Bird Flu Fears: Should We Trust Beijing This Time?
ChinaFile A Conversation
A new strain of avian flu called H7N9 has infected at least seven humans and killed three in provinces near the Chinese metropolis of Shanghai, with the first death occurring on March 4. Meanwhile, in the last month, about 16,000 pigs, 1,000 ducks, and a few swans have been pulled dead from Chinese rivers. An April 2 World Health Organization (WHO) statement that scientists could find “no evidence of any connection” between the dead pigs and the human victims can no longer be found on its website.
Predicting whether infection will spread to the extremes required of the term “pandemic” is a fool’s errand. But there’s no question the H7N9 outbreak will test whether the administration of new president Xi Jinping is serious about its calls for greater transparency. The early evidence is encouraging; censors have allowed social media discussion of the disease to proceed, and state media is providing frequent updates. In fact, state-run CCTV's report of nine infections is ahead of the WHO’s own recent estimates. On social network Sina Weibo—which YaleGlobal rightly calls China’s “virtual public square”—the top trending post is a list of common-sense tips for preventing the disease.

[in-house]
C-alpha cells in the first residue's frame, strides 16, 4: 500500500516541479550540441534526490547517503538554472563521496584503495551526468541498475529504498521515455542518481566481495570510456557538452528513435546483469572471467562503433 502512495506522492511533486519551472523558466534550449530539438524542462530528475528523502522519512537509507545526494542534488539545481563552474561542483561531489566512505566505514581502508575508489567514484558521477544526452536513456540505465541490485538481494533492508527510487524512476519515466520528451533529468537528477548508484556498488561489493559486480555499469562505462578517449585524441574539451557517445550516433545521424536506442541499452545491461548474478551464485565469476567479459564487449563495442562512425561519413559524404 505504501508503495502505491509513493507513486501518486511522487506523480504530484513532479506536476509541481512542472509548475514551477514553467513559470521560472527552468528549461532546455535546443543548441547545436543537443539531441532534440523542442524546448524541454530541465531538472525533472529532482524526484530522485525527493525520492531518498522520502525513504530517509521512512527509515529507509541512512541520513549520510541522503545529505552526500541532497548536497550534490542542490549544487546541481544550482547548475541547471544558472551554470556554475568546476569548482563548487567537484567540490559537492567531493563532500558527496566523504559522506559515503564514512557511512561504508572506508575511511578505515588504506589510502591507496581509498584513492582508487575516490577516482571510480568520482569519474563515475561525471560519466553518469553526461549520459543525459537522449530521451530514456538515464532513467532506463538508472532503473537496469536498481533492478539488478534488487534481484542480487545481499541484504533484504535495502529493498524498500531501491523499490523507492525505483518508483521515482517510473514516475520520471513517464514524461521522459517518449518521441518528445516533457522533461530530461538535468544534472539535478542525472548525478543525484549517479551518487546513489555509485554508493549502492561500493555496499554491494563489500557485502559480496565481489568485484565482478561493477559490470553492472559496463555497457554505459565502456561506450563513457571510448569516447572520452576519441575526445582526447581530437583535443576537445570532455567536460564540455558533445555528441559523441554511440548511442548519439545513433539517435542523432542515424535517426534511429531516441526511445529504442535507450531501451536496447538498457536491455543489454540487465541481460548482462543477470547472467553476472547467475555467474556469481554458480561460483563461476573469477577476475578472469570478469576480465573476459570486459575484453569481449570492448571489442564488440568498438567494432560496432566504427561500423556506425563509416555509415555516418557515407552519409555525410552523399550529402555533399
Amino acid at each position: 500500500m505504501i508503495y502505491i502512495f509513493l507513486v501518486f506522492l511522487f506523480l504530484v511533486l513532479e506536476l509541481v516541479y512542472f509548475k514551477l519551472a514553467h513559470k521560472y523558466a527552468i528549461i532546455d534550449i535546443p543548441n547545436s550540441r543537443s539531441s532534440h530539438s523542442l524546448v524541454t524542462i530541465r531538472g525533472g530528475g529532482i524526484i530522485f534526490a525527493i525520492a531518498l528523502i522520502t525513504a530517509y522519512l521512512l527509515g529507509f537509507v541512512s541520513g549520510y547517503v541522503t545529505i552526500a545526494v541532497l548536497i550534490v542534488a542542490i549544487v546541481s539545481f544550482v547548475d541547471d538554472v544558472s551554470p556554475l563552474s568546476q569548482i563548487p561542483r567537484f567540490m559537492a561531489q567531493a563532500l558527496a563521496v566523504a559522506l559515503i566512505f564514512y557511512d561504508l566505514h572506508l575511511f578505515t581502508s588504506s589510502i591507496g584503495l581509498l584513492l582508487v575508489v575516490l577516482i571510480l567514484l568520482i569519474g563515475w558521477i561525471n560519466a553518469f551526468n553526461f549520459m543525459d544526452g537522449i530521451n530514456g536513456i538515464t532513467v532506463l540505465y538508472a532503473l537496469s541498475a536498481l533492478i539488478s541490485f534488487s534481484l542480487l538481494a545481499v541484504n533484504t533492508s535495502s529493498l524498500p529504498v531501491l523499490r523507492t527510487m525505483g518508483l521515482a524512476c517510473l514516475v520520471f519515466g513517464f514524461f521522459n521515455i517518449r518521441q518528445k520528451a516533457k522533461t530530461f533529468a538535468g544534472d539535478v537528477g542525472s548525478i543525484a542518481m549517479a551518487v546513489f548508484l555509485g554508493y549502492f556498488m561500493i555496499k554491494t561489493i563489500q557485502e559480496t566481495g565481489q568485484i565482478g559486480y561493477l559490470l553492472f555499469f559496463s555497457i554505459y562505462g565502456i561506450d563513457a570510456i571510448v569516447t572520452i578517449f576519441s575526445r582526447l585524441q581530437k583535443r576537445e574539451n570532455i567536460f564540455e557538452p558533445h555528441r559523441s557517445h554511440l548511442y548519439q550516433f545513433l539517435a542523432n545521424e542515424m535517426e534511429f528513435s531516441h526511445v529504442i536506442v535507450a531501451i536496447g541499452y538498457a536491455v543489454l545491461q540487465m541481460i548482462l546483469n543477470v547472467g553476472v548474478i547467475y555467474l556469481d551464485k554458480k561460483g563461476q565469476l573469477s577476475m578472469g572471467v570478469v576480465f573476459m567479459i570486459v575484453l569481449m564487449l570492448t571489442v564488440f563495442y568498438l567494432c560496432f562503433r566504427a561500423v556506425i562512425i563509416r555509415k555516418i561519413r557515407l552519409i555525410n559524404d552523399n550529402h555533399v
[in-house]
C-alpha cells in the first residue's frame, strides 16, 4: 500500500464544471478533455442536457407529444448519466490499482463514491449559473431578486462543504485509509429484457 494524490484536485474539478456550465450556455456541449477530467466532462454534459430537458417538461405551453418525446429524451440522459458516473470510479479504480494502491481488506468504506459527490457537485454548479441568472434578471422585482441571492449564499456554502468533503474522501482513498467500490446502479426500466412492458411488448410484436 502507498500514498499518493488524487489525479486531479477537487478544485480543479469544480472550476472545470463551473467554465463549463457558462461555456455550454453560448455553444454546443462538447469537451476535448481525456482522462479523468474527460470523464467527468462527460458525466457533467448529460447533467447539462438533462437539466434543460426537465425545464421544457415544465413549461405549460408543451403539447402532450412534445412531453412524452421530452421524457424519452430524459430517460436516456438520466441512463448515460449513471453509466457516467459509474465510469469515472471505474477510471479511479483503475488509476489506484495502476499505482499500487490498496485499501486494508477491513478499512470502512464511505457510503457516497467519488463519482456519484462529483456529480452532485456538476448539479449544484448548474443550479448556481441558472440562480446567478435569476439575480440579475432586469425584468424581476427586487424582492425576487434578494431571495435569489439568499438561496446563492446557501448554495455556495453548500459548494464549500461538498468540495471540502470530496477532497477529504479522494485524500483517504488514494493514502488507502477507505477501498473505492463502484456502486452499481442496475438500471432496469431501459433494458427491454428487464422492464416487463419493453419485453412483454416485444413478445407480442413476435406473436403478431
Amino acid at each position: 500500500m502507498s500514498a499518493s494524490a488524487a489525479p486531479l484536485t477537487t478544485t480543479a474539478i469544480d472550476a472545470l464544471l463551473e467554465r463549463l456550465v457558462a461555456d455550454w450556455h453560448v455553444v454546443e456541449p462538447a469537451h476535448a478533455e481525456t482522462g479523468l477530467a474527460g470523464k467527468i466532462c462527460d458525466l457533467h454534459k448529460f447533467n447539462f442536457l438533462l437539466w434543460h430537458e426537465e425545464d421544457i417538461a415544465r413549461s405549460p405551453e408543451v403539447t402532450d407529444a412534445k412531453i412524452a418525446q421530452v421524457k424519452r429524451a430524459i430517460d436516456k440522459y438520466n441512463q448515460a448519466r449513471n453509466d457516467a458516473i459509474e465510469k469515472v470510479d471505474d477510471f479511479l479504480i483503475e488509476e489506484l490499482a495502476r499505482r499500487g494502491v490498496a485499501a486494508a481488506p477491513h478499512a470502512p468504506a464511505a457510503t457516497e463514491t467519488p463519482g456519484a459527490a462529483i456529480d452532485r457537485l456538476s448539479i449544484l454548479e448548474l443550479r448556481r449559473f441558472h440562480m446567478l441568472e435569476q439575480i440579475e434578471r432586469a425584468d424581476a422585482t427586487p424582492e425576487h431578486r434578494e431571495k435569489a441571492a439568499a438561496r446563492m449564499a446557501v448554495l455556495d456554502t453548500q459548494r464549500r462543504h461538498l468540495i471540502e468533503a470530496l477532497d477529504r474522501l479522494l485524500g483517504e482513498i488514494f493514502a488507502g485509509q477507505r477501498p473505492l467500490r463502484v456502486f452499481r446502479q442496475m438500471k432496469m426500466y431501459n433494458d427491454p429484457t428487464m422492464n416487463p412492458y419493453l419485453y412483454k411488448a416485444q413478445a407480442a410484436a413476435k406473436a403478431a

President Xi is surely using the outbreak of Severe Acute Respiratory Syndrome, or SARS, as a case study. Precisely ten years ago today, teams of scientists from the WHO were traveling through mainland China to investigate early infections from SARS. Days later, I and the dozens of other Peace Corps Volunteers serving in China were told to vacate within 24 hours, taking the last available commercial flight from Chengdu to Washington, DC. Before I left my teaching post in Fuling, school leaders called the resident Volunteers to a quick meeting. They politely told us they disagreed with the Peace Corps' decision to pull out; SARS, the dean said, had “been cured.” Ultimately, under then-President Hu Jintao, the government’s tight-lipped approach to the disease only fed panic and sowed long-term mistrust.
With the unprecedented openness that social media provides for China civil society, Xi can—and perhaps must--take a different path. But as Rachel Lu of Tea Leaf Nation recently wrote, the Chinese Web may yet prove “a double-edged sword.” Thus far, it has provided government with an interactive platform to both assuage and gauge citizen fears. But it also allows fear to spread along with information. And if watchful Web users perceive anything less than full transparency, they will pounce, and the blowback could undermine public safety and Xi’s early credibility at the same time.
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